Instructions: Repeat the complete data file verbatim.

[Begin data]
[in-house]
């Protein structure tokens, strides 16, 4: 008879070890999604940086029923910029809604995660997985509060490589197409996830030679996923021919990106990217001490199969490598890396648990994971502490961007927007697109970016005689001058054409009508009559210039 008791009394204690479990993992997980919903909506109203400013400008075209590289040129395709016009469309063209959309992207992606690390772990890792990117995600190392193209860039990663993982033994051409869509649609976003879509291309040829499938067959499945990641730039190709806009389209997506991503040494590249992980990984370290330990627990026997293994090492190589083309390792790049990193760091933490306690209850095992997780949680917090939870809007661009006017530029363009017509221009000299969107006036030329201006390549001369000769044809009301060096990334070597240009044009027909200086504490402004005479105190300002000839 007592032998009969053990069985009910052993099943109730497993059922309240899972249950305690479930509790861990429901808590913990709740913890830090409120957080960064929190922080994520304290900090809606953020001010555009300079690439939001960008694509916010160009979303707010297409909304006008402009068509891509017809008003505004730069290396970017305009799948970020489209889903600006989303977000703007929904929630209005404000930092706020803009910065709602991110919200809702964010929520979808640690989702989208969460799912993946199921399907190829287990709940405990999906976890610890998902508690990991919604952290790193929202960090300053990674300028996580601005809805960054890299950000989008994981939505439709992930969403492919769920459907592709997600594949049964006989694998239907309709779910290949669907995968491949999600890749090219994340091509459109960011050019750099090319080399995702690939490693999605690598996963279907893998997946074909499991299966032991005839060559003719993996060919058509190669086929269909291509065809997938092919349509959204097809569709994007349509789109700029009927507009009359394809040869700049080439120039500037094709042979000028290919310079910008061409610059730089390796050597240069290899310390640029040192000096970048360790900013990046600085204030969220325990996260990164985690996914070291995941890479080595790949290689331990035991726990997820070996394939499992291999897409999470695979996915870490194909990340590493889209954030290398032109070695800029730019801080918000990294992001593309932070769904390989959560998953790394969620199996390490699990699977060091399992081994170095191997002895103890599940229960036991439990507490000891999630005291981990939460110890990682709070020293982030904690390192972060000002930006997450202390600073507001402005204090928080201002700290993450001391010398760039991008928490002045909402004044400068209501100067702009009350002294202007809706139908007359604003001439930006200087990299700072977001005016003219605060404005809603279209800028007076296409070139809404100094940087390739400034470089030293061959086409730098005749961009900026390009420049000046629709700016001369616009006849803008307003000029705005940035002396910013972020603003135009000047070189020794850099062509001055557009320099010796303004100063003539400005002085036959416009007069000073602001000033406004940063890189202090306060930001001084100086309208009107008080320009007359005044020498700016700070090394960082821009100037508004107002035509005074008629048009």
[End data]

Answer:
[in-house]
């Protein structure tokens, strides 16, 4: 008879070890999604940086029923910029809604995660997985509060490589197409996830030679996923021919990106990217001490199969490598890396648990994971502490961007927007697109970016005689001058054409009508009559210039 008791009394204690479990993992997980919903909506109203400013400008075209590289040129395709016009469309063209959309992207992606690390772990890792990117995600190392193209860039990663993982033994051409869509649609976003879509291309040829499938067959499945990641730039190709806009389209997506991503040494590249992980990984370290330990627990026997293994090492190589083309390792790049990193760091933490306690209850095992997780949680917090939870809007661009006017530029363009017509221009000299969107006036030329201006390549001369000769044809009301060096990334070597240009044009027909200086504490402004005479105190300002000839 007592032998009969053990069985009910052993099943109730497993059922309240899972249950305690479930509790861990429901808590913990709740913890830090409120957080960064929190922080994520304290900090809606953020001010555009300079690439939001960008694509916010160009979303707010297409909304006008402009068509891509017809008003505004730069290396970017305009799948970020489209889903600006989303977000703007929904929630209005404000930092706020803009910065709602991110919200809702964010929520979808640690989702989208969460799912993946199921399907190829287990709940405990999906976890610890998902508690990991919604952290790193929202960090300053990674300028996580601005809805960054890299950000989008994981939505439709992930969403492919769920459907592709997600594949049964006989694998239907309709779910290949669907995968491949999600890749090219994340091509459109960011050019750099090319080399995702690939490693999605690598996963279907893998997946074909499991299966032991005839060559003719993996060919058509190669086929269909291509065809997938092919349509959204097809569709994007349509789109700029009927507009009359394809040869700049080439120039500037094709042979000028290919310079910008061409610059730089390796050597240069290899310390640029040192000096970048360790900013990046600085204030969220325990996260990164985690996914070291995941890479080595790949290689331990035991726990997820070996394939499992291999897409999470695979996915870490194909990340590493889209954030290398032109070695800029730019801080918000990294992001593309932070769904390989959560998953790394969620199996390490699990699977060091399992081994170095191997002895103890599940229960036991439990507490000891999630005291981990939460110890990682709070020293982030904690390192972060000002930006997450202390600073507001402005204090928080201002700290993450001391010398760039991008928490002045909402004044400068209501100067702009009350002294202007809706139908007359604003001439930006200087990299700072977001005016003219605060404005809603279209800028007076296409070139809404100094940087390739400034470089030293061959086409730098005749961009900026390009420049000046629709700016001369616009006849803008307003000029705005940035002396910013972020603003135009000047070189020794850099062509001055557009320099010796303004100063003539400005002085036959416009007069000073602001000033406004940063890189202090306060930001001084100086309208009107008080320009007359005044020498700016700070090394960082821009100037508004107002035509005074008629048009």